Interview: Takashi Miike on Yakuza Apocalypse
Receiving its North American premiere during TIFF’s Midnight Madness programme, Yakuza Apocalypse is the latest film from Japanese genre icon Takashi Miike. Known around the world for such insane and violent titles as Ichi the Killer, Audition, and 13 Assassins, Miike’s new film is a return to the more unhinged work he became famous for in the early days of his career. Juxtaposing elements of the crime genre with horror, it tells the story of yakuza lackey Kagemaya (Hayato Ichihara) who is turned into a vampire by his boss following a violent confrontation. As he begins to learn how to use his newfound abilities, Kagemaya rounds up a ragtag crew of misfits, also inhibiting monstrous tendencies, to avenge his fallen leader.
We spoke to Takashi Miike about his experiences making the film, and what exactly drew him to the project. (English-Japanese translation provided by Momo Podolsky.)
Scene Creek: What attracted you most to combining the gangster and vampire subgenres?
Takashi Miike: Yakuza and vampires are two different things, but when you buy an ice cream, you want to be greedy and have two flavors together, like vanilla and chocolate swirled together. By having the two together you get a completely different thing. The goodness of the chocolate is enhanced by being combined the vanilla, and becomes different. For me, combining the yakuza genre and vampire genre brought about the attractiveness of the categories even more. It was a very natural process – I just got a bit greedy.
SC: What was the creative process like, especially collaborating with your former pupil, Yoshitaka Yamaguchi?
TM: First of all, I want to say that I’ve known Yamaguchi for a long time. He used to be my assistant, and he was introduced to me when he was just a student. I was told by someone that there was a young guy that really wanted to work with me on the set. That’s how he was introduced to me. So I said ‘OK, I’ll take you on as my assistant. Now he’s directed two of his own films, and graduated to the role of director. When the time came that i wanted to work with him, i asked him to write something for me. i think the movie is the result of an image of what kind of movie I would want to make from his perspective.
SC: Why did you decide to make another violent gangster epic, in the vein of Dead or Alive or Ichi the Killer, given that you also released The Mole Song: Undercover Agent Reiji last year?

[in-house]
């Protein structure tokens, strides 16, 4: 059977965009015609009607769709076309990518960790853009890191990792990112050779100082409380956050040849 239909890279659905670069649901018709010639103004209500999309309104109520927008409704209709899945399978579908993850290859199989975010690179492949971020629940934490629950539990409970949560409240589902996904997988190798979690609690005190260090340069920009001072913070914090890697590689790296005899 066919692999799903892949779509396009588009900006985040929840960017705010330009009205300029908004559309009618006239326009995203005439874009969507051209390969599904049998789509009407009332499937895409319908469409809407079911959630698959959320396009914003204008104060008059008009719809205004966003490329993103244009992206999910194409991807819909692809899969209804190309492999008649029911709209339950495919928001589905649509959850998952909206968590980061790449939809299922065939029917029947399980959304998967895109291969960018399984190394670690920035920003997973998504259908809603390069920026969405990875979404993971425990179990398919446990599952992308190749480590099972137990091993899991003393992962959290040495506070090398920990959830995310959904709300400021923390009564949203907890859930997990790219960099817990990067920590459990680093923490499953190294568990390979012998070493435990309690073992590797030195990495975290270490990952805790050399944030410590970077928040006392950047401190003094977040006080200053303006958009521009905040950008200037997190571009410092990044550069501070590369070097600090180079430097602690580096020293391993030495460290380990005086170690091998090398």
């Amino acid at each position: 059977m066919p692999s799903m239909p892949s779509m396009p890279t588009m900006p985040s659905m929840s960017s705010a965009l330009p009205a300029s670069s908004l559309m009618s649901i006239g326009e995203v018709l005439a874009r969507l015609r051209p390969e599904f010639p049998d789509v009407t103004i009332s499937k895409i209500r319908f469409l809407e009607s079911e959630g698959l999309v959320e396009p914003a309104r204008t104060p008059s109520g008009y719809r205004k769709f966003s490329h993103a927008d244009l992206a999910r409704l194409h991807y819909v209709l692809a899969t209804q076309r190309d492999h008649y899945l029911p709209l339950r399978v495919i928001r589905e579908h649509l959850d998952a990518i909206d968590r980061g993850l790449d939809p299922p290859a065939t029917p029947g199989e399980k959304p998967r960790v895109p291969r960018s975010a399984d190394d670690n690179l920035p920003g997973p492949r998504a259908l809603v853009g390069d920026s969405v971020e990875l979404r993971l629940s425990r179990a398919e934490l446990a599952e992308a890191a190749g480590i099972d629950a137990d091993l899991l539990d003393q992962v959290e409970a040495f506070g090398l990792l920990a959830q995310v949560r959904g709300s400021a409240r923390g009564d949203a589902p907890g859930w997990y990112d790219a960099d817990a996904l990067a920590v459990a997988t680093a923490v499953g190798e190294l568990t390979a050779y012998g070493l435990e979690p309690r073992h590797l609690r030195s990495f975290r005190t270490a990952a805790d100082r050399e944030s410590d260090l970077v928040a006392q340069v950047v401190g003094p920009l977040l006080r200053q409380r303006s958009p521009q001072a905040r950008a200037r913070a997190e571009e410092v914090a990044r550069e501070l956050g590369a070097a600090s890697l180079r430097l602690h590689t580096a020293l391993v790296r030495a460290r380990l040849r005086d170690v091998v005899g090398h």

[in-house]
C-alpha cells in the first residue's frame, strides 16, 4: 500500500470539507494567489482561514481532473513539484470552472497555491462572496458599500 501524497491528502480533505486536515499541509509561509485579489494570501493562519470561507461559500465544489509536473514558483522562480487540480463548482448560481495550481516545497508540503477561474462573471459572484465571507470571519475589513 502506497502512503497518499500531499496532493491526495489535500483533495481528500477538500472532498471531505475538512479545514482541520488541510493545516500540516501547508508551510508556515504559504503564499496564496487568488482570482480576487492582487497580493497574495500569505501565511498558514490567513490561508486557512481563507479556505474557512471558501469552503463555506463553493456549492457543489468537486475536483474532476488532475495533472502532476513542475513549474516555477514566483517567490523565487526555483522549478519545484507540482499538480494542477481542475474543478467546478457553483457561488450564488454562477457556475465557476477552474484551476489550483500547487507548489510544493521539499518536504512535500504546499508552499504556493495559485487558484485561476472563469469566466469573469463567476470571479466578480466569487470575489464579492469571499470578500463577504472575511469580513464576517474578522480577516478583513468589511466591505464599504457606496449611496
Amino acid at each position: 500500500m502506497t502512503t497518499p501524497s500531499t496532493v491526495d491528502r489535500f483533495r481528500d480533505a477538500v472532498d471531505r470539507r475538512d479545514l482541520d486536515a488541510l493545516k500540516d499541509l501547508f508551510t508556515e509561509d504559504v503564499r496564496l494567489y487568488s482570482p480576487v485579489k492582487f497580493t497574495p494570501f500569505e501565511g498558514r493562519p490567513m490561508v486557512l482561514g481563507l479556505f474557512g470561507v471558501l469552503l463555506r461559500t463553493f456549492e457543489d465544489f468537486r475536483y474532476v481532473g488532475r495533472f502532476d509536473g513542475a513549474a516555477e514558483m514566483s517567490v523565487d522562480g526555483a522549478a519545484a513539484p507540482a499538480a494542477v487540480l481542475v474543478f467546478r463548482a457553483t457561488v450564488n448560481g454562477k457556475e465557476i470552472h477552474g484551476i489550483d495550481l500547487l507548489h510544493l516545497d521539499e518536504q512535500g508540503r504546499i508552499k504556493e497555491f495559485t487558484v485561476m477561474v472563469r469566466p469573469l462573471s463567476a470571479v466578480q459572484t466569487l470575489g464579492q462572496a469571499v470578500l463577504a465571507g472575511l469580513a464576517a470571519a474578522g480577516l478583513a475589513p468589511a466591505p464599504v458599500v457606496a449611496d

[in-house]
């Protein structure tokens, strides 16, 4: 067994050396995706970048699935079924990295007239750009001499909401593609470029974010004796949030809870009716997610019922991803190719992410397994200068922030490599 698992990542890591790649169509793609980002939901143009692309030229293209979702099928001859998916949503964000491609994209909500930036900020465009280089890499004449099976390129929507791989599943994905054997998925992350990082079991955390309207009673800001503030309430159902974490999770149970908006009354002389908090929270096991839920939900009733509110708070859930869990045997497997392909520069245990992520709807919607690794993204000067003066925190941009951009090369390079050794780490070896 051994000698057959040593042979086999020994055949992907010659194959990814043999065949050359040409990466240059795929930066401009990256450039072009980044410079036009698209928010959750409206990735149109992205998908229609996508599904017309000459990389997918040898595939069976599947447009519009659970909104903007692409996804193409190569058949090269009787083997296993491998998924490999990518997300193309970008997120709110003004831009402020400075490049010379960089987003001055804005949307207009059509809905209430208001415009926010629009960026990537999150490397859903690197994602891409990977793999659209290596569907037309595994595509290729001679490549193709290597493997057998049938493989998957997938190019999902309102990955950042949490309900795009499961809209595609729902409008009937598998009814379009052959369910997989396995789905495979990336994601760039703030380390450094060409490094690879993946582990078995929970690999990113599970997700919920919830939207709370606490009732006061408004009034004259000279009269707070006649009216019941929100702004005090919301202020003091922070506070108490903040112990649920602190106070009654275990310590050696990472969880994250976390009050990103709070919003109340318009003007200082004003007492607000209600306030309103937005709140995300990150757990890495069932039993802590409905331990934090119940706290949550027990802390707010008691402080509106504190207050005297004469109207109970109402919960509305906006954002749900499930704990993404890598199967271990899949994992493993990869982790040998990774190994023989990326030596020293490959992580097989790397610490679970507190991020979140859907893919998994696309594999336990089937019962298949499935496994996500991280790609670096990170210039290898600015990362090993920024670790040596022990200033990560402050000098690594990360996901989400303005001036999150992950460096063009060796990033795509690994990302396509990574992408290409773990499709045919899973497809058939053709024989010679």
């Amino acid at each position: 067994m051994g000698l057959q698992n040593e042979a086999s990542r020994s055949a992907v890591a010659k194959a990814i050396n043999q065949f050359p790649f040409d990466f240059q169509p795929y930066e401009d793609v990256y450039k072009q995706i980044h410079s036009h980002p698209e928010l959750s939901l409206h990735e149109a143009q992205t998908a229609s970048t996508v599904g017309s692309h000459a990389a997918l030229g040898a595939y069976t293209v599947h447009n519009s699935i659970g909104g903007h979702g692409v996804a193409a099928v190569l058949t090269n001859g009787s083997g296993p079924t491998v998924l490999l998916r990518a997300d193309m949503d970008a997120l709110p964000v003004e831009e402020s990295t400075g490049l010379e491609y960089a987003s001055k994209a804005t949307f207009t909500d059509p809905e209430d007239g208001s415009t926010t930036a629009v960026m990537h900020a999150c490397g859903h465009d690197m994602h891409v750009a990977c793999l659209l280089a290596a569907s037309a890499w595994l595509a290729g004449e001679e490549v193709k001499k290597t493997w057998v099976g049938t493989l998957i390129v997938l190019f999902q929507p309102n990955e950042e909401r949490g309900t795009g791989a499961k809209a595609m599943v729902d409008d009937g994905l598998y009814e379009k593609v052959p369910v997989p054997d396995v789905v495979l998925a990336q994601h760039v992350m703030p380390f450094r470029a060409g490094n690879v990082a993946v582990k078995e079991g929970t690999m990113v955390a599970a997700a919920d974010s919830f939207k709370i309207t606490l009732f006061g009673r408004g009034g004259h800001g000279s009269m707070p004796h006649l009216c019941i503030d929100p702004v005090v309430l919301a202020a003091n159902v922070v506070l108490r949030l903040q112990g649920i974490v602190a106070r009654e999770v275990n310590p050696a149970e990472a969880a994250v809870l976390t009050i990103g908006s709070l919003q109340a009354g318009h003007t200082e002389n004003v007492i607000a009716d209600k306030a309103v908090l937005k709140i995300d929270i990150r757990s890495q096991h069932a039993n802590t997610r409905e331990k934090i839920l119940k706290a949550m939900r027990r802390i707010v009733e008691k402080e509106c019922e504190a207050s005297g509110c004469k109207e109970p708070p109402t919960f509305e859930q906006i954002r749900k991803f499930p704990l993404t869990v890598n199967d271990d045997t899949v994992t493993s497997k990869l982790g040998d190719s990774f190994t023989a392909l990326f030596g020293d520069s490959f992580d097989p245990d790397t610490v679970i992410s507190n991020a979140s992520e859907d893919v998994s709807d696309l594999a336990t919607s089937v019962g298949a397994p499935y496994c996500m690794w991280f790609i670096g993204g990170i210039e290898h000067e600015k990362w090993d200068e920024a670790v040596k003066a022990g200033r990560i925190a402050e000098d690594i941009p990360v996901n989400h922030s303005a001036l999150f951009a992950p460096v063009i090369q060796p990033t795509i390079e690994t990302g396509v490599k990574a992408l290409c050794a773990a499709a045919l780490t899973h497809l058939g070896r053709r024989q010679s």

TM: The Mole Song is a little bit of a unique movie for me. It was supposed to be shown everywhere at once, in the whole of Japan, and there was a little bit more of a budget. The pressure was on me to make it a commercial success. In a way it was that kind of a movie. But on Yakuza Apocalypse I felt no pressure or responsibility, I could go all out – just enjoy making the movie. The whole staff on site had a good time making it. And then as a result somehow, Colin Geddes from TIFF discovered it and invited me, so you know, good things happen. It’s a movie that i really enjoyed making. I haven’t made this kind of a movie in a while. Now that I’ve been invited by TIFF, one of my goals have been realized.
SC: How was it working with Yayan Ruhain from The Raid films?
My first impression was he was amazing, really. It’s very difficult to find anybody like that in Japan nowadays, who has the authentic moves, and on top of that he’s a great guy. Really easy to work with, gave good feedback, he really did everything we asked him to do. What’s even more interesting was his interaction with Hayato Ichihara, who really didn’t want to lag behind. Doing fight scenes with Yayan brought out his strength, and an aspect of him we didn’t know was there. To witness that from a director’s point of view was a great experience.
SC: I’ve heard Yakuza Apocalypse be described as a response to the amount of action films derived from popular mangas. Given that your next film is an adaptation of the series Terra Formars, what are your thoughts on the recent trend in the Japanese marketplace?
For me, when I’m making a movie out of a manga, the person who wrote the manga is my first spectator. I have to respect him, he is the first person evaluating the product. I don’t want to disappoint him or have regrets in trusting me in making a movie out of his work. That really becomes a motivation to make my work better. There’s a growing trend in the industry for sure, but I’m personally not against it.
Yakuza Apocalypse premieres at the Toronto International Film Festival on September 18th, during Midnight Madness at the Ryerson Theatre. Its final screening is on September 19th at the Scotiabank Theatre.